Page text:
Stephen adds: " Netflix may not be the company that does in the corner video store, but somebody will. Apple iTunes, Google video rental, Amazon and Lovefilm -- there are big players involved here, and TV and movie studios are cutting deals to make the internet a prime distribution medium of the future."
Darren McCarra of Irish tech site 'The Sociable' believes movie and video-game rental outlets have been dying-out for some time now. "The arrival of Netflix on our shores will accelerate this process. As the delivery system of media content changes to one of convenience, physical DVD rental stores are becoming increasingly irrelevant.
"This itself has been aided by both the increase in connected devices, like internet-enabled TVs and tablets, and adequate broadband."
Still, Netflix's dominance is not assured, says Darren. In Ireland, our comparatively poor broadband may be an impediment.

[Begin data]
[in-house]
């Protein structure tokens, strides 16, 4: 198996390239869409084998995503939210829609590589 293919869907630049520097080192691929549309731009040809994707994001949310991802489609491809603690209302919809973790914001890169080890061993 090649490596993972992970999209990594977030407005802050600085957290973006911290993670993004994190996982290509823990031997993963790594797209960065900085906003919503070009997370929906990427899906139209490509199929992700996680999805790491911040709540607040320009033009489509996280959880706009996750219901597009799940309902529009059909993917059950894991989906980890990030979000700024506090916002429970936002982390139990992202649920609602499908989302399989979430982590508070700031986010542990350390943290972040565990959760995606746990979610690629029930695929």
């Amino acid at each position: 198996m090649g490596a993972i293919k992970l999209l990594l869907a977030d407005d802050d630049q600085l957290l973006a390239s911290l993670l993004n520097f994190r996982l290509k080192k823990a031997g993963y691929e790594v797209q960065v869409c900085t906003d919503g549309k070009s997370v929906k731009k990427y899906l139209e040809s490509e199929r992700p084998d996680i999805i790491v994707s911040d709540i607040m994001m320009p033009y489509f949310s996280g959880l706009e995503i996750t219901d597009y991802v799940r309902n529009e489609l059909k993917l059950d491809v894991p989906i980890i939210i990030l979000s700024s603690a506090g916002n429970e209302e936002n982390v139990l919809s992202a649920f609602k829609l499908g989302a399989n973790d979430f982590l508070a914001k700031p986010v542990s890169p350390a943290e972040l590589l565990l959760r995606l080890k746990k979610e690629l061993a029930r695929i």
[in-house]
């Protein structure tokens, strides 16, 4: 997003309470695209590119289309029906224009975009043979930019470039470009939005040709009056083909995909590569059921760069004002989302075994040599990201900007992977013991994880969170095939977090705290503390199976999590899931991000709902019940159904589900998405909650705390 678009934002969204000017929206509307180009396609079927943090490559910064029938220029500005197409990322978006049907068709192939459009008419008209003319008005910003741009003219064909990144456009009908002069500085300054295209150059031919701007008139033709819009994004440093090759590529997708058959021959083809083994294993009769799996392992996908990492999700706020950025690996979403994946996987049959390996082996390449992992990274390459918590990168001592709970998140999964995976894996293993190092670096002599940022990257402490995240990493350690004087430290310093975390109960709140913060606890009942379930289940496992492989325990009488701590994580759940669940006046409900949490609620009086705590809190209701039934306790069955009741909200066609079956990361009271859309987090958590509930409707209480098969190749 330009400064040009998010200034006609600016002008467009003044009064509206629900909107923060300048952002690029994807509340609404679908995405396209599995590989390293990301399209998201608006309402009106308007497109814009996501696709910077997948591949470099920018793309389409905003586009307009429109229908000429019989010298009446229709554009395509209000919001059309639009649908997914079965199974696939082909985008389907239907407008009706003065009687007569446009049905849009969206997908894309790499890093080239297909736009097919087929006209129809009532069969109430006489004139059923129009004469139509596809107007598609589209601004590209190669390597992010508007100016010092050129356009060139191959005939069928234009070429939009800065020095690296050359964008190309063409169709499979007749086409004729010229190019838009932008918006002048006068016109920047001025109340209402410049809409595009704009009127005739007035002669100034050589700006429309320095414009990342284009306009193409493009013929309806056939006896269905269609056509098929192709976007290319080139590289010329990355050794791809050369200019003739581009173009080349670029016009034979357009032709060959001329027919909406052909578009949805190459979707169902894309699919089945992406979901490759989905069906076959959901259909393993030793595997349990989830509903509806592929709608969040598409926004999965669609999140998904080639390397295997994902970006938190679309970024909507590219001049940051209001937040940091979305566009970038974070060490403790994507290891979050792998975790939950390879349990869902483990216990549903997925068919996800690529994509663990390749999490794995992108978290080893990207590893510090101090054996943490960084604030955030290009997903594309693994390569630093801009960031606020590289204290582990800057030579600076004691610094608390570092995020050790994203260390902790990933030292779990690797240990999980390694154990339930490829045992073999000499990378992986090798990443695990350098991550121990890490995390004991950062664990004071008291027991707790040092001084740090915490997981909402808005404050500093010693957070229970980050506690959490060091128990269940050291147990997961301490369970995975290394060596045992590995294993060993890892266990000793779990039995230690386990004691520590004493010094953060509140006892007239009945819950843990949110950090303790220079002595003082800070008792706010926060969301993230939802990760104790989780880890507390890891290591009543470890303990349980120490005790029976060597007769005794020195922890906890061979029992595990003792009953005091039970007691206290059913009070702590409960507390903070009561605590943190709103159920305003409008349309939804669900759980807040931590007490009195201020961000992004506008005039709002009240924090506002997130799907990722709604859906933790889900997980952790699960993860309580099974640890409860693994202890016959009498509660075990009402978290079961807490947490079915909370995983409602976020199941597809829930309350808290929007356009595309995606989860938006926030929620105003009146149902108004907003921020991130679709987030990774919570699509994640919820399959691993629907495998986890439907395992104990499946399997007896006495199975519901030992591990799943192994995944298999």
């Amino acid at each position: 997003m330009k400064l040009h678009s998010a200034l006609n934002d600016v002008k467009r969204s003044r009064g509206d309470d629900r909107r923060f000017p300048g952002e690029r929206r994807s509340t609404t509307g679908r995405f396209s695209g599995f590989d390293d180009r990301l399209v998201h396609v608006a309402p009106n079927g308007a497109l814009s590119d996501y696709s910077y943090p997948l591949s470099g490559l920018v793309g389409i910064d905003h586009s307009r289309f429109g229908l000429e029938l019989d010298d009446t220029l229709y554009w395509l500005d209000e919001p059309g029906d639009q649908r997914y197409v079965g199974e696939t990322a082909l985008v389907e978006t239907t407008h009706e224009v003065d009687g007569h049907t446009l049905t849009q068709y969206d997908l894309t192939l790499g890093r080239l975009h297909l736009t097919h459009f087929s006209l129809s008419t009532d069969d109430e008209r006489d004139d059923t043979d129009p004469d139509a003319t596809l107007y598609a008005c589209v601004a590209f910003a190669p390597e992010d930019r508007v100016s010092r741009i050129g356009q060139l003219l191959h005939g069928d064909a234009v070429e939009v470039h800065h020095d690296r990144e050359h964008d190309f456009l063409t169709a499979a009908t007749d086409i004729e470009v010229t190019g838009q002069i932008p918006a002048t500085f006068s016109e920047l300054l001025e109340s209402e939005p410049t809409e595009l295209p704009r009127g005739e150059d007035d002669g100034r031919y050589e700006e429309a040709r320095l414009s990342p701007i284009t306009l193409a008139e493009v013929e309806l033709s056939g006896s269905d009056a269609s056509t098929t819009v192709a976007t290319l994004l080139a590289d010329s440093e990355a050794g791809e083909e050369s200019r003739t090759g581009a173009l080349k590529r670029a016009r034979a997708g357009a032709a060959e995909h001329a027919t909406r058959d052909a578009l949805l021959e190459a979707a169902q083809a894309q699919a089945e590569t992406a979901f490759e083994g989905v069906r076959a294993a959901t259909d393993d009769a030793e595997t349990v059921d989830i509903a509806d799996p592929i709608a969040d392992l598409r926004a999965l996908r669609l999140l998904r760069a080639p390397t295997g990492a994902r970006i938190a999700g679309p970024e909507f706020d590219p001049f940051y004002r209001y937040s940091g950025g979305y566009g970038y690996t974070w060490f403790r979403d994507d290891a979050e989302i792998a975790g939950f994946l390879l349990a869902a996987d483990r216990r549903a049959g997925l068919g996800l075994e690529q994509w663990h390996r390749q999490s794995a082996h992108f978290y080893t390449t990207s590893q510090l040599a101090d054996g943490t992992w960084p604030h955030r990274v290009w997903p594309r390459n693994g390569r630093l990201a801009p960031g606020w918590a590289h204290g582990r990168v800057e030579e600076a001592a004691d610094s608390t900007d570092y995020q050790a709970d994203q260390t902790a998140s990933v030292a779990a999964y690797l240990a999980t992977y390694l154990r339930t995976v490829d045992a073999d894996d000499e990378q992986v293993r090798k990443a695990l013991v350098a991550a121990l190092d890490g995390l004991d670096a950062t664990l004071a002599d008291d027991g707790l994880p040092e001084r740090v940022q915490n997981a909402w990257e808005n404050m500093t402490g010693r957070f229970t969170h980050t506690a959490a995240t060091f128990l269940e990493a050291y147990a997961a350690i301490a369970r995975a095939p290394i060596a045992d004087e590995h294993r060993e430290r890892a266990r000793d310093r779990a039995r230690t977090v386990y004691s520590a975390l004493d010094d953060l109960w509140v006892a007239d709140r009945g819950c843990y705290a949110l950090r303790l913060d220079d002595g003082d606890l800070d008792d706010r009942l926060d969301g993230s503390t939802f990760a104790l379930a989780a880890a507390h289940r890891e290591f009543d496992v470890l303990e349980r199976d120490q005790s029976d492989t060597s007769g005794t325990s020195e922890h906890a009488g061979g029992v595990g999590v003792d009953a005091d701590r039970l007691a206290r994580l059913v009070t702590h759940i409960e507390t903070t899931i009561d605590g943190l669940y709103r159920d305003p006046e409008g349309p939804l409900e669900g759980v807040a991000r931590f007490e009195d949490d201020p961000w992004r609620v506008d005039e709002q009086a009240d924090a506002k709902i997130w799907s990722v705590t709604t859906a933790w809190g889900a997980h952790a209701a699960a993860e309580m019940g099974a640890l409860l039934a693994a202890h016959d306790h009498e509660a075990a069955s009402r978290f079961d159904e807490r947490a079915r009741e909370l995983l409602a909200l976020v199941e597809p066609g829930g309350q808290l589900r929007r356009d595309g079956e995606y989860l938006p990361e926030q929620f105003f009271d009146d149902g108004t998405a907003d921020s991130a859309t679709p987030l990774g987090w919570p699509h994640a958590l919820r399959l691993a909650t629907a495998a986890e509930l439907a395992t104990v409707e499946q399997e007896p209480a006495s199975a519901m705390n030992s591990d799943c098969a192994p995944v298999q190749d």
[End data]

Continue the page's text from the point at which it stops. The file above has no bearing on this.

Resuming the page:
Still, in a global context, who would bet against Reed Hastings' company hastening the demise of DVD and the entire concept of video rental?
Twenty-two years ago, this former software engineer dreamt up the idea for Netflix -- which initially rented customers an unlimited number of DVDs through the post for a fixed monthly charge -- after falling into a panic over the bill for an overdue VHS tape.
"It's true," he laughs. "And I owed a big fee. Forty US dollars. It drove me nuts. It was all my fault. I remember not wanting to tell my wife. It stuck with me.
"When a friend told me about DVDs in 1997, I thought, 'wow you can mail these things'. I posted a bunch of them," he explains.
"None of them broke. And that was the start of Netflix."